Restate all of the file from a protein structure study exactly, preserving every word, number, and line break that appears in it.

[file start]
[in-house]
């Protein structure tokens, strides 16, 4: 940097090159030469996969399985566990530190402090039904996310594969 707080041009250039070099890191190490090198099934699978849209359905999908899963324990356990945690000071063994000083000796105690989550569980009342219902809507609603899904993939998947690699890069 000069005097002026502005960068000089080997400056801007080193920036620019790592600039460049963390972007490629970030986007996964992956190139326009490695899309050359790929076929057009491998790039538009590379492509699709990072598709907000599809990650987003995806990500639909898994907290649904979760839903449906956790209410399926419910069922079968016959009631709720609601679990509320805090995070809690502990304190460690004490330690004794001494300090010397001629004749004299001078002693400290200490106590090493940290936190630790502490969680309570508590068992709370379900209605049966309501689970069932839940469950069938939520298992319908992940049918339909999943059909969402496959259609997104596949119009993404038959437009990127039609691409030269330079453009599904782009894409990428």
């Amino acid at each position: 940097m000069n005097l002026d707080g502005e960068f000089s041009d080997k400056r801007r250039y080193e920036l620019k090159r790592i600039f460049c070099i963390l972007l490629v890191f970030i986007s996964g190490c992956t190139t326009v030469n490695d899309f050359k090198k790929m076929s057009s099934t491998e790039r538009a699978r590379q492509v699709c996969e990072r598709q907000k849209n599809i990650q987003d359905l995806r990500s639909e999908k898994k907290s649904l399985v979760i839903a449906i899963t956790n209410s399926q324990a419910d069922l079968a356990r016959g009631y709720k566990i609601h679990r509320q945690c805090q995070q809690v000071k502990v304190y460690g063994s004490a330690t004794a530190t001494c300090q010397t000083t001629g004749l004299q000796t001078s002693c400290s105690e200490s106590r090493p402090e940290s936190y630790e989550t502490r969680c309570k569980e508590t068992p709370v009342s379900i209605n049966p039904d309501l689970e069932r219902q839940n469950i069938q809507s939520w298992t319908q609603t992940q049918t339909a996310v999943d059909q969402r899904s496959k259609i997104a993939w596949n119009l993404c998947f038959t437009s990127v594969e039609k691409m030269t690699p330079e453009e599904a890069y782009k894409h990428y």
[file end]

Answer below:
[in-house]
């Protein structure tokens, strides 16, 4: 940097090159030469996969399985566990530190402090039904996310594969 707080041009250039070099890191190490090198099934699978849209359905999908899963324990356990945690000071063994000083000796105690989550569980009342219902809507609603899904993939998947690699890069 000069005097002026502005960068000089080997400056801007080193920036620019790592600039460049963390972007490629970030986007996964992956190139326009490695899309050359790929076929057009491998790039538009590379492509699709990072598709907000599809990650987003995806990500639909898994907290649904979760839903449906956790209410399926419910069922079968016959009631709720609601679990509320805090995070809690502990304190460690004490330690004794001494300090010397001629004749004299001078002693400290200490106590090493940290936190630790502490969680309570508590068992709370379900209605049966309501689970069932839940469950069938939520298992319908992940049918339909999943059909969402496959259609997104596949119009993404038959437009990127039609691409030269330079453009599904782009894409990428």
């Amino acid at each position: 940097m000069n005097l002026d707080g502005e960068f000089s041009d080997k400056r801007r250039y080193e920036l620019k090159r790592i600039f460049c070099i963390l972007l490629v890191f970030i986007s996964g190490c992956t190139t326009v030469n490695d899309f050359k090198k790929m076929s057009s099934t491998e790039r538009a699978r590379q492509v699709c996969e990072r598709q907000k849209n599809i990650q987003d359905l995806r990500s639909e999908k898994k907290s649904l399985v979760i839903a449906i899963t956790n209410s399926q324990a419910d069922l079968a356990r016959g009631y709720k566990i609601h679990r509320q945690c805090q995070q809690v000071k502990v304190y460690g063994s004490a330690t004794a530190t001494c300090q010397t000083t001629g004749l004299q000796t001078s002693c400290s105690e200490s106590r090493p402090e940290s936190y630790e989550t502490r969680c309570k569980e508590t068992p709370v009342s379900i209605n049966p039904d309501l689970e069932r219902q839940n469950i069938q809507s939520w298992t319908q609603t992940q049918t339909a996310v999943d059909q969402r899904s496959k259609i997104a993939w596949n119009l993404c998947f038959t437009s990127v594969e039609k691409m030269t690699p330079e453009e599904a890069y782009k894409h990428y």